Elbow Room (2)

“Look out, here goes another,” muttered Ted. Room 2 had been named by the office staff because that was where the boss, Nigel, liked to deliver the parting shot. Angus had been with them for almost six months so he was ripe for plucking. Anything over six months meant that Nigel would have to make employment permanent and give the appropriate pay rise. Nigel didn’t do that.

Ted, Brian and Alice were permanent, having been employed before Nigel took over the Gaskin- Hodge Estate Agency three years ago. They were always busy so Nigel’s solution was to pretend that probationers were being trained for a permanent role, get them to do the donkey work and then sack them just in time. He had the next job advert ready to go out on the same day.

It was about two years ago when Ted cottoned on.

“Just look at the spring in Nigel’s step and the way he smiles at Carol (the then probationer), he just loves sacking people.”

Three days later the interview took place. The door to Room 2 closed and Nigel sprang out five minutes later, looking like a man refreshed. Alice went in to comfort another holder of dashed hopes and help pack up her things. Ted started thinking. Time for a chat with his friend Peter.

“I want to make the bastard squirm, at the very least,” he said. “But ideally I want to see him sacked on the spot.”

Peter was a solicitor, specialising in employment law and about to retire.

“So the job has just been advertised,” said Peter, “I wonder if I can act the part of a recent retiree who’s perfectly happy to do the donkey work, let’s see. I have an idea but I need to investigate some things before I share it. Tell me, what’s the going rate for a probationer?”

Interview day came and Peter turned up in an old but serviceable suit, said he just needed to get out of the house and offered to do the job for just above the minimum wage. Nigel almost licked his lips with excitement and asked him to start the very next day.

The work wasn’t difficult and Peter quite enjoyed doing unchallenging things for a change. Well he seemed to be doing basic office work but what he was really doing was researching just how profitable this particular branch of the Gaskin-Hodge agency really was. Over the next six months he got a good view of monthly income, staff costs, overheads for rent etc and he built himself quite an impressive spreadsheet.

Seven days before Peter’s six month stint was up, Nigel actually spoke to him.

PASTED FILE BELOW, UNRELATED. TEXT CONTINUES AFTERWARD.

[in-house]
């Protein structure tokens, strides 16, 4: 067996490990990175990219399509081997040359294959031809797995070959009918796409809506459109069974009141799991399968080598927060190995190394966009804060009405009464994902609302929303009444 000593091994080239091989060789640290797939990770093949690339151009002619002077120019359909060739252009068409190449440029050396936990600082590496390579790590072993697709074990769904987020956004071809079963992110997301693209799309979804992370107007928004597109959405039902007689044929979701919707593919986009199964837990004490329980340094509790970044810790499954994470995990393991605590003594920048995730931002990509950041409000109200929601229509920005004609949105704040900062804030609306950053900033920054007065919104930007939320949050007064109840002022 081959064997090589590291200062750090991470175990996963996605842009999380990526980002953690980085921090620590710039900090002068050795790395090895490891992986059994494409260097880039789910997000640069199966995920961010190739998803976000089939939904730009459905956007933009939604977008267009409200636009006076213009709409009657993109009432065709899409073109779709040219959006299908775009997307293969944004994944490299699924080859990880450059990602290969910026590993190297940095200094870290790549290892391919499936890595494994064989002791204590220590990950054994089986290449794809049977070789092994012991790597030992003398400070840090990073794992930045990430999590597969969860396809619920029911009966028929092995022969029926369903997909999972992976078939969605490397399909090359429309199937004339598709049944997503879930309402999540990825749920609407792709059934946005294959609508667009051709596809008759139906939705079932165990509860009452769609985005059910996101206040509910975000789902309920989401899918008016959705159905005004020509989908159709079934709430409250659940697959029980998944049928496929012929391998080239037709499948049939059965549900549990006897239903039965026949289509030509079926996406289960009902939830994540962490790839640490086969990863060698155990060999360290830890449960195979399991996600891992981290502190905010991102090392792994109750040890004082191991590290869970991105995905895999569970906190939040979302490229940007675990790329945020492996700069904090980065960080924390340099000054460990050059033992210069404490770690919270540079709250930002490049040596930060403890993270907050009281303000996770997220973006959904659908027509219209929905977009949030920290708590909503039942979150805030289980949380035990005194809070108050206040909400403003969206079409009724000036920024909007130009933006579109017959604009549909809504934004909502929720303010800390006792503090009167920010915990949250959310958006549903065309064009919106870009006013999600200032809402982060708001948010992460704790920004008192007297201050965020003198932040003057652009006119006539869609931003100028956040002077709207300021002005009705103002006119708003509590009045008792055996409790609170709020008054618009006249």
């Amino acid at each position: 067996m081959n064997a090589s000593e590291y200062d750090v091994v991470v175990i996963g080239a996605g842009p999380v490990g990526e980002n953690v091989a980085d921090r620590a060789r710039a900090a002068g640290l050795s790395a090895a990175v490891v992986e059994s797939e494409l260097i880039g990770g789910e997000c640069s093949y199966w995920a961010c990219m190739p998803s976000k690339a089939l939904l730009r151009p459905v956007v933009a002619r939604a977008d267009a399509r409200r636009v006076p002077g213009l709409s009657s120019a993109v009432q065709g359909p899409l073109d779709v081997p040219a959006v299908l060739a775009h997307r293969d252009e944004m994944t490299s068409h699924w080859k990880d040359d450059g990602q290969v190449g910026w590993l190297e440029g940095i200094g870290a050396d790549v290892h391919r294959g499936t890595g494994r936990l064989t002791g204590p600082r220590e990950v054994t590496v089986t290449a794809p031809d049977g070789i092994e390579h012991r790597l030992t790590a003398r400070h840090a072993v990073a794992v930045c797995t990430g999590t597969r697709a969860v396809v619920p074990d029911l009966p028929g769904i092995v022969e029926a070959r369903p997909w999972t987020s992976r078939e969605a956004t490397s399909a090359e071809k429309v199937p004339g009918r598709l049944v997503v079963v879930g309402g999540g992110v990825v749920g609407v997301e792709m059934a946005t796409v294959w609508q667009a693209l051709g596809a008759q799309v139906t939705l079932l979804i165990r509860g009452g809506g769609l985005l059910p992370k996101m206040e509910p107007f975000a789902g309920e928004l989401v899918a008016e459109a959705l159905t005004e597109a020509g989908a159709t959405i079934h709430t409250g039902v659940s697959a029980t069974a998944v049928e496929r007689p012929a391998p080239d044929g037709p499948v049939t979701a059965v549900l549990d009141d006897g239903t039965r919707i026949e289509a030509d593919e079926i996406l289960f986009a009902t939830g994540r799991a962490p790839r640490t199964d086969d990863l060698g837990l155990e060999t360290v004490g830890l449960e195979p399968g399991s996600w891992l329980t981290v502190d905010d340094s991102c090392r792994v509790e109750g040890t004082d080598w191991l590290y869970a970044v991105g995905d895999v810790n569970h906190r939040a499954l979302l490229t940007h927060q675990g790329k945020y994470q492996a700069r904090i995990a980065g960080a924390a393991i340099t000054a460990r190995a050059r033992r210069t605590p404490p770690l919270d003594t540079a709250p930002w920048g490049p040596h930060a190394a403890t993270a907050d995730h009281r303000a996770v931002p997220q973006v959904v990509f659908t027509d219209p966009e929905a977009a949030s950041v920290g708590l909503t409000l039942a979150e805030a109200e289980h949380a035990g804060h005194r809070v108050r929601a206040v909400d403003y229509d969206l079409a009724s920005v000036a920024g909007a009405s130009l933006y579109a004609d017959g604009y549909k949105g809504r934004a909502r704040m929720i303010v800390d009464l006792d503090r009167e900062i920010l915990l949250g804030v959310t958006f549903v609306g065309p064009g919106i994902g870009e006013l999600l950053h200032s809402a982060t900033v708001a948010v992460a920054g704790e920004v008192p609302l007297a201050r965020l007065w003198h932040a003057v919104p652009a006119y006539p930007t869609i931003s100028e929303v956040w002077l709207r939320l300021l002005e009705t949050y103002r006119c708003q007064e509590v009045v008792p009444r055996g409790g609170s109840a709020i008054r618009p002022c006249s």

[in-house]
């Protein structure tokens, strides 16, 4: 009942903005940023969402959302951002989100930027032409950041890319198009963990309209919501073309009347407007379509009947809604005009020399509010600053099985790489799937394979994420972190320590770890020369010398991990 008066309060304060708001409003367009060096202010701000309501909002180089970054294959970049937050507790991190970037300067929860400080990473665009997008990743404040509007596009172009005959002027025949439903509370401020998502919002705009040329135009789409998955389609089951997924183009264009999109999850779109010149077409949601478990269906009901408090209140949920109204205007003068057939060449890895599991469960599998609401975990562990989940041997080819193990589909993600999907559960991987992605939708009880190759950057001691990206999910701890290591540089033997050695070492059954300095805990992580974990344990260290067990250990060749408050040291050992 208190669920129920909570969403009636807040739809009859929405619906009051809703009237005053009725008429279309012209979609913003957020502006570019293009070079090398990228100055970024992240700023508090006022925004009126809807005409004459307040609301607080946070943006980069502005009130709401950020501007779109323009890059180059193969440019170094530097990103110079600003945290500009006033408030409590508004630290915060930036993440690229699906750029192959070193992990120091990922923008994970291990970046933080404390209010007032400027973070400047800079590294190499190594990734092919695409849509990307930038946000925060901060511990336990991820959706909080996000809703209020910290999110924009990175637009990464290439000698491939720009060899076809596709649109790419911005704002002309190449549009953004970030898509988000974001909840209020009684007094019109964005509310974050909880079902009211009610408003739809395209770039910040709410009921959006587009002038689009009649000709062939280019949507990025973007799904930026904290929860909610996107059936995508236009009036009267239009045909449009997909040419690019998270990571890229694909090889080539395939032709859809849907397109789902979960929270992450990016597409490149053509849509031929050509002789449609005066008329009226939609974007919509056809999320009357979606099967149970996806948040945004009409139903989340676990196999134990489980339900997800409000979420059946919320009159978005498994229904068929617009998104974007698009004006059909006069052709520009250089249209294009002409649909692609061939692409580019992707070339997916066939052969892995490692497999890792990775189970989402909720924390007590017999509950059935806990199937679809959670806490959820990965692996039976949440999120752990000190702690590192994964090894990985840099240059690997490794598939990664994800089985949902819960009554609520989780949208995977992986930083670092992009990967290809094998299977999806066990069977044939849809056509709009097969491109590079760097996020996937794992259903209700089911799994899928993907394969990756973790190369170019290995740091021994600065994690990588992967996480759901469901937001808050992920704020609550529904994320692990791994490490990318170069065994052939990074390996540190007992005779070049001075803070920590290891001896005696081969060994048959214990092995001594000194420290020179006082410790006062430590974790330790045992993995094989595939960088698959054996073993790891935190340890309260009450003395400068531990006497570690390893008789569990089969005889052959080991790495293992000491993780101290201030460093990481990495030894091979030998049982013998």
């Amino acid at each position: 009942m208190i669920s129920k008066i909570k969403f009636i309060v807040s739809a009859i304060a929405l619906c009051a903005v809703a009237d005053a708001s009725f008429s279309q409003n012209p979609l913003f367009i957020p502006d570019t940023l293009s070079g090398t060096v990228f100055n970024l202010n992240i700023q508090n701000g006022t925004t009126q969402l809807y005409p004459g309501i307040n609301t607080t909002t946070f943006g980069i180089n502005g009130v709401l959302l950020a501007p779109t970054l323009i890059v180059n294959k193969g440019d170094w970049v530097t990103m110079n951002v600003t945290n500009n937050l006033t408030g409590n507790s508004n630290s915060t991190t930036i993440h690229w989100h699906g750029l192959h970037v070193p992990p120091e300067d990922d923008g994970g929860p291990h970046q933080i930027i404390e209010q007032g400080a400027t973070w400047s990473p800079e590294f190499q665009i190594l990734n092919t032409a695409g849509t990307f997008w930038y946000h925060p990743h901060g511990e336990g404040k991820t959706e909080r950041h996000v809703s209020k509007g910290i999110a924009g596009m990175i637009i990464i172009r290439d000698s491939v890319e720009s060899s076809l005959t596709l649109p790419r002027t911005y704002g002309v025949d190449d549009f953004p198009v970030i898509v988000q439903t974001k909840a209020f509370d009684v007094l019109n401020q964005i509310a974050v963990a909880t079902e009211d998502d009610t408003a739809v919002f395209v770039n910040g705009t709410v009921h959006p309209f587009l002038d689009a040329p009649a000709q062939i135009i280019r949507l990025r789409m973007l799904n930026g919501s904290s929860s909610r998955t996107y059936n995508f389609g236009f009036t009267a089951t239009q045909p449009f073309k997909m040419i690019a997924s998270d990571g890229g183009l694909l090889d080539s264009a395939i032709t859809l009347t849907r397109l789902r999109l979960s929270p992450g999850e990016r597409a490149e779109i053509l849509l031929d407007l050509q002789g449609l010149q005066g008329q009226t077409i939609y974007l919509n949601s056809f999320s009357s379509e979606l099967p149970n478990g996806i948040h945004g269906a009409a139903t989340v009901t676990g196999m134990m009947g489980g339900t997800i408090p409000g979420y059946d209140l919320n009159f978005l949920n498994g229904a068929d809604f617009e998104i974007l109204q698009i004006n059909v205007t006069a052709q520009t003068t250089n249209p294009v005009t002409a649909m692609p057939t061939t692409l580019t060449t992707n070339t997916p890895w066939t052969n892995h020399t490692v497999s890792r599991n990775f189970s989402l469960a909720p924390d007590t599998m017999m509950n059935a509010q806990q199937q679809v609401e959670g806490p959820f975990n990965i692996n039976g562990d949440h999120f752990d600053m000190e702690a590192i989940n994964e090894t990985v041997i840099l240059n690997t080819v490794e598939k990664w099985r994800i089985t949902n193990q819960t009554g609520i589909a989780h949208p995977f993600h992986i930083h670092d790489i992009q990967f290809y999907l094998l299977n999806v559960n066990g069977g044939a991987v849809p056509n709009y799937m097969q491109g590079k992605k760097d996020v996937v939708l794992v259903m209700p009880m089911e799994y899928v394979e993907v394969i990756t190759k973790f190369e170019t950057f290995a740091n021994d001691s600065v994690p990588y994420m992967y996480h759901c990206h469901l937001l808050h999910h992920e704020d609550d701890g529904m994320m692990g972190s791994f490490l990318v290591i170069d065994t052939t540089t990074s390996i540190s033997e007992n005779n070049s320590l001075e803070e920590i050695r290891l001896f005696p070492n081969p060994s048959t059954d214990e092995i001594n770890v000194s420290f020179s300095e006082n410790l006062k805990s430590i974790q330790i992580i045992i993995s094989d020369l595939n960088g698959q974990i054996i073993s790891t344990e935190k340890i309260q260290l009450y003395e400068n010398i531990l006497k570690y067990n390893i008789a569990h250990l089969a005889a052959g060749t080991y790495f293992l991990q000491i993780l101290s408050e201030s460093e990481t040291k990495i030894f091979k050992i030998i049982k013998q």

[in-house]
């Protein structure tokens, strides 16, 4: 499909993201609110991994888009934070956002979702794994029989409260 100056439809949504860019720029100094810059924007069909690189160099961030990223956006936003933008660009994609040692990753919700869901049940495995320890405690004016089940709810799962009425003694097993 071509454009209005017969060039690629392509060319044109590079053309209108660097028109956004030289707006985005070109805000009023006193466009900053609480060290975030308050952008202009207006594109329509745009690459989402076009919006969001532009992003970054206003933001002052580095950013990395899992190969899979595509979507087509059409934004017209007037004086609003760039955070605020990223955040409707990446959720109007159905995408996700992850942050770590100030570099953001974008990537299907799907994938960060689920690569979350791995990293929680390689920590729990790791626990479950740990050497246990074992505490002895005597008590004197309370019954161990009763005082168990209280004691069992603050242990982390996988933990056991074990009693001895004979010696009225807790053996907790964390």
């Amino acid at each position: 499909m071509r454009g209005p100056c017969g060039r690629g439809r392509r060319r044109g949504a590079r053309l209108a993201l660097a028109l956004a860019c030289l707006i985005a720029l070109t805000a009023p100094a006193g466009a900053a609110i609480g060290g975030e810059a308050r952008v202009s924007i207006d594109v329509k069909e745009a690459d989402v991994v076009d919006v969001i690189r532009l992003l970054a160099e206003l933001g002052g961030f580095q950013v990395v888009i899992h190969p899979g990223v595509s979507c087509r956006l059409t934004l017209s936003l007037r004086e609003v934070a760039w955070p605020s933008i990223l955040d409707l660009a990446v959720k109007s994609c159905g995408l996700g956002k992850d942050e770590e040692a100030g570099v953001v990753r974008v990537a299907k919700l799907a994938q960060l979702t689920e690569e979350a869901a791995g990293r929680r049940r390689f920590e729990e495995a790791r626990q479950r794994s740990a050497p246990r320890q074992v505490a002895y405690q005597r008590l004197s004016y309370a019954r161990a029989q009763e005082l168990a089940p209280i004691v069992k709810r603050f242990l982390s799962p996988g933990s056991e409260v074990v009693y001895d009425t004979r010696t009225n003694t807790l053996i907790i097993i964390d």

“Had a good weekend Peter?”

“Er, yes thanks.”

“Did you do anything interesting, go anywhere nice?”

“No, it was just a quiet weekend in.”

“Oh well, if you enjoyed it.”

Nigel shuffled his papers to signify that the conversation was over.

Three days before the final day, Nigel asked Peter if he would step into Room 2 for a while.

“I’m afraid I have to terminate your employment. Today will be your final day.”

“But you said this was a probationary position,” said Peter. “Can you show me any evidence of performance reviews because, unless it slipped my mind, we haven’t had any?”

“What?”

Nigel wasn’t used to being put on the spot.

“The point is,” said Peter, “You advertised this job as a probationary job, leading to permanent employment, all being well. You have never given even the slightest hint that my performance is less than acceptable so you may have advertised the job under false pretences. Oh, and to give you early disclosure of evidence in advance of litigation I should warn you that I have records of all past probationers, none of whom had a single performance review.

Nigel’s mouth opened but nothing came out.

Peter had just moved into second gear when there came a knock at the door.

“Not now,” squeaked Nigel.

The door opened anyway and in walked Ted, Brian and Alice, each bearing a single sheet of paper.

“I said not now,” said Nigel in a quiet, strained voice.

“Oh it doesn’t matter,” breezed Ted, “This is my letter of resignation”

“And mine,” said Alice.

“And here’s mine,” said Brian.

“But, but why?” Asked Nigel.

“You just like hurting the little guy too much,” said Peter. “You can, of course, insist that these good people work their statutory notice and you can, if you wish, take them to court. I’ll be pleased to represent them. Oh, did I mention that I’m a solicitor?”

Nigel’s mouth opened and closed again.

Peter was warming to this. “So, it’s like this: your office is unstaffed as of tomorrow morning. You’d better contact Head Office to let them work out how much pay is owing. If you want to go down the litigation route, I have enough evidence to show that you have been abusing the probationary system for years. Believe me, it will be a pleasure to use it.”

Today, Elbow Room Estate Agency is a small but thriving business run from Peter’s old office. Peter enjoyed his first year of retirement from being a solicitor more than he could ever have imagined and now he takes a small, fair profit from the new business to top up his pension.

Many of the clients of Gaskin-Hodge chose to move their custom to follow the threesome in their new venture and business has grown to the point where their probationer, Geoff, is about to be made permanent.

The old Gaskin-Hodge office is closed and dusty. Nobody knows what became of Nigel and nobody has thought to enquire.

Author: Ian

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